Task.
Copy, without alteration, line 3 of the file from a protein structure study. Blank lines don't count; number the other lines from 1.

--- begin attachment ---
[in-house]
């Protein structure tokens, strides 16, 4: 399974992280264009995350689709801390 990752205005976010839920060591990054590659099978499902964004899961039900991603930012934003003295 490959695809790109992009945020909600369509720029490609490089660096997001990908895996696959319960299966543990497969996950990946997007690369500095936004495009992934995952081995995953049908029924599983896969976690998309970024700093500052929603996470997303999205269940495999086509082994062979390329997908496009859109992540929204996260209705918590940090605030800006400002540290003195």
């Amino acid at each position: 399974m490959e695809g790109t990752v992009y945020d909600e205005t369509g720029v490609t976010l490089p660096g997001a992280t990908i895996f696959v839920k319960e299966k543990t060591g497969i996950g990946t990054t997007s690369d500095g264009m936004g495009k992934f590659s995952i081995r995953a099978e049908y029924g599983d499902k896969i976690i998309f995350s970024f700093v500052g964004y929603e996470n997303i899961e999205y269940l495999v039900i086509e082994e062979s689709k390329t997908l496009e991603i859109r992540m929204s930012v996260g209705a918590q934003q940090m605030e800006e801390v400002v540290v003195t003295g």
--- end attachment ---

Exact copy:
């Amino acid at each position: 399974m490959e695809g790109t990752v992009y945020d909600e205005t369509g720029v490609t976010l490089p660096g997001a992280t990908i895996f696959v839920k319960e299966k543990t060591g497969i996950g990946t990054t997007s690369d500095g264009m936004g495009k992934f590659s995952i081995r995953a099978e049908y029924g599983d499902k896969i976690i998309f995350s970024f700093v500052g964004y929603e996470n997303i899961e999205y269940l495999v039900i086509e082994e062979s689709k390329t997908l496009e991603i859109r992540m929204s930012v996260g209705a918590q934003q940090m605030e800006e801390v400002v540290v003195t003295g």